Greece’s youngest-ever prime minister, 40-year-old Alexis Tsipras, was sworn in Monday after his victorious far-left Syriza party entered a coalition with far right rivals. Tsipras says he will restore dignity to Greece by ending spending cuts. So begins a new chapter for the country at the epicenter of Europe’s economic crisis - a change that has sent tremors across the continent, as Henry Ridgwell reports from London.
Video

Video Obama Urges Closer Economic Ties During Historic India Visit

U.S. President Barack Obama says the United States and India must do better to capitalize on untapped potential in their economic relationship - by removing some of the roadblocks to greater trade and investment. As VOA correspondent Aru Pande reports from New Delhi, Obama spoke after participating in India’s Republic Day celebration.
Video

Video White House Grapples With Yemen Counterterrorism Strategy

Reports say the U.S. has carried out a drone strike on suspected militants in Yemen, the first after President Barack Obama offered reassurances the U.S. is continuing its counterterrorism operations in the country. The future of those operations has been in question following the collapse last week of Yemen’s government. VOA White House correspondent Luis Ramirez reports.
Video

Video Worldwide Photo Workshops Empower Youth

Last September, 20 young adults from South Sudan took part in a National Geographic Photo Camp. They are among hundreds of students from around the world who have learned how to use a camera to tell the stories of the people in their communities through the powerful medium of photography. Three camp participants talked about their experiences recently on a visit to Washington. VOA’s Julie Taboh reports.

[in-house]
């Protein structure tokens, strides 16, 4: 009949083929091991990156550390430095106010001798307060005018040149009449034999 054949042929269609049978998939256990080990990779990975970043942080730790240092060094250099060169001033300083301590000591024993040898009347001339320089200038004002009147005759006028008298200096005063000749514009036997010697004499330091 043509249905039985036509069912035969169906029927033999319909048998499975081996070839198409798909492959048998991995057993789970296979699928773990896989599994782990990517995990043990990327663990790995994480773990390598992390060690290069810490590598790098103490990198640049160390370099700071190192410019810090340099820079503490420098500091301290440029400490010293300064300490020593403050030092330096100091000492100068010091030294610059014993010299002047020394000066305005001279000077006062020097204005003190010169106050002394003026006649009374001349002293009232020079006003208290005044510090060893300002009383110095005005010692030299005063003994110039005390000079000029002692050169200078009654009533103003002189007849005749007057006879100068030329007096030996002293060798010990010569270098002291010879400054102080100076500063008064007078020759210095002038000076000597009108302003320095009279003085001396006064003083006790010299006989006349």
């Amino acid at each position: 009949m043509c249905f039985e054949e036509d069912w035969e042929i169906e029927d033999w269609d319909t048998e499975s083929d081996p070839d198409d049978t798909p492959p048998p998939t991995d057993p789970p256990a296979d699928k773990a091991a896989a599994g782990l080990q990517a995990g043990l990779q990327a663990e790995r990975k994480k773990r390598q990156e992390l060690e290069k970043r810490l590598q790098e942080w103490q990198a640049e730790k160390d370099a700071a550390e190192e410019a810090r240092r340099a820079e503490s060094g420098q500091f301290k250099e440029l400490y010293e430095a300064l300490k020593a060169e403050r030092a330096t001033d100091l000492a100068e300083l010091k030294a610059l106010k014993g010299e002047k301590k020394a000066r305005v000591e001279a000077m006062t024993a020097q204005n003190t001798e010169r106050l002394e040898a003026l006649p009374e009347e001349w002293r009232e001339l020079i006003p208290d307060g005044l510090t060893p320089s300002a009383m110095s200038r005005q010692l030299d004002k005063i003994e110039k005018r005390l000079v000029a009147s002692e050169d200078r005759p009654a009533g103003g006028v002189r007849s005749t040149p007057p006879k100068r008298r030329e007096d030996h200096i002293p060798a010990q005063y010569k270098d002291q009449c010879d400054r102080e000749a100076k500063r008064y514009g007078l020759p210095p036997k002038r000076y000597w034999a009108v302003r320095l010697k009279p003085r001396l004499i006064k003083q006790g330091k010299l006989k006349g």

Video

Video US, Japan Offer Lessons as Eurozone Launches Huge Stimulus

The Euro currency has fallen sharply after the European Central Bank announced a bigger-than-expected $67 billion-a-month quantitative easing program Thursday - commonly seen as a form of printing new money. Henry Ridgwell reports for VOA from London on whether the move might rescue the eurozone economy -- and what lessons have been learned from similar programs around the world.
Video

Video Oil Price Drop Troubles Texas Producers

As oil prices have fallen over the past several months, drilling operations have slowed in some parts of the United States - including Texas, the state that surpasses all others in energy production. The Lone Star State’s energy output has been boosted in recent years by development of resources trapped deep below ground in the Eagle Ford shale deposit, which stretches across south central Texas. As VOA’s Greg Flakus reports from Karnes City, Texas, the drop in oil prices has created concerns,
Video

Video Nigerian Elections Pose Concern of Potential Conflict in 'Middle Belt'

Nigeria’s north-central state of Kaduna has long been the site of fighting between Muslims and Christians as well as between people of different ethnic groups. As the February elections approach, community and religious leaders are making plans they hope will keep the streets calm after results are announced. Chris Stein reports from the state capital, Kaduna.
Video

Video As Viewership Drops, Obama Puts His Message on YouTube

Ratings reports show President Obama’s State of the Union address this week drew the lowest number of viewers for this annual speech in 15 years. White House officials anticipated this, and the president has decided to take a non-traditional approach to getting his message out. VOA White House correspondent Luis Ramirez reports.

Circumventing Censorship

An Internet Primer for Healthy Web Habits

As surveillance and censoring technologies advance, so, too, do new tools for your computer or mobile device that help protect your privacy and break through Internet censorship.
More

All About America

AppleAndroid